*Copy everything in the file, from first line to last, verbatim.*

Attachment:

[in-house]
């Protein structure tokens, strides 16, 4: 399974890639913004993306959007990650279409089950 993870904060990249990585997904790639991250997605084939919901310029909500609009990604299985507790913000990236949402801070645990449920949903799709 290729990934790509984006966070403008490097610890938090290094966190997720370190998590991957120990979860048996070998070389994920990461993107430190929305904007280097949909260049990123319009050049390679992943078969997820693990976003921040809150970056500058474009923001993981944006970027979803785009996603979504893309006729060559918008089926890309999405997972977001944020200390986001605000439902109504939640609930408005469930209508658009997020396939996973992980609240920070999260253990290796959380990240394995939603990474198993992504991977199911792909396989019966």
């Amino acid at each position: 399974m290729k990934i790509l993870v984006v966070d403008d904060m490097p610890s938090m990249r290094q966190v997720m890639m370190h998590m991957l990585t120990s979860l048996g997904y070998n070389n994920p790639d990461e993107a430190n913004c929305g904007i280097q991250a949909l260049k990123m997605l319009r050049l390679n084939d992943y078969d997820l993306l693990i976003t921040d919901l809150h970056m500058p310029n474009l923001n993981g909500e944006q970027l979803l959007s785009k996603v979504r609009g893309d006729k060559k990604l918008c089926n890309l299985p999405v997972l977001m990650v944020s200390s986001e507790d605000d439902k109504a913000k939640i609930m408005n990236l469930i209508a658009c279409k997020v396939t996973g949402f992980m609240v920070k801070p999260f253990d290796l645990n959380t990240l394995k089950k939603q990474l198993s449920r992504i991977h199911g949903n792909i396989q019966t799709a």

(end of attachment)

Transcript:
[in-house]
């Protein structure tokens, strides 16, 4: 399974890639913004993306959007990650279409089950 993870904060990249990585997904790639991250997605084939919901310029909500609009990604299985507790913000990236949402801070645990449920949903799709 290729990934790509984006966070403008490097610890938090290094966190997720370190998590991957120990979860048996070998070389994920990461993107430190929305904007280097949909260049990123319009050049390679992943078969997820693990976003921040809150970056500058474009923001993981944006970027979803785009996603979504893309006729060559918008089926890309999405997972977001944020200390986001605000439902109504939640609930408005469930209508658009997020396939996973992980609240920070999260253990290796959380990240394995939603990474198993992504991977199911792909396989019966």
């Amino acid at each position: 399974m290729k990934i790509l993870v984006v966070d403008d904060m490097p610890s938090m990249r290094q966190v997720m890639m370190h998590m991957l990585t120990s979860l048996g997904y070998n070389n994920p790639d990461e993107a430190n913004c929305g904007i280097q991250a949909l260049k990123m997605l319009r050049l390679n084939d992943y078969d997820l993306l693990i976003t921040d919901l809150h970056m500058p310029n474009l923001n993981g909500e944006q970027l979803l959007s785009k996603v979504r609009g893309d006729k060559k990604l918008c089926n890309l299985p999405v997972l977001m990650v944020s200390s986001e507790d605000d439902k109504a913000k939640i609930m408005n990236l469930i209508a658009c279409k997020v396939t996973g949402f992980m609240v920070k801070p999260f253990d290796l645990n959380t990240l394995k089950k939603q990474l198993s449920r992504i991977h199911g949903n792909i396989q019966t799709a």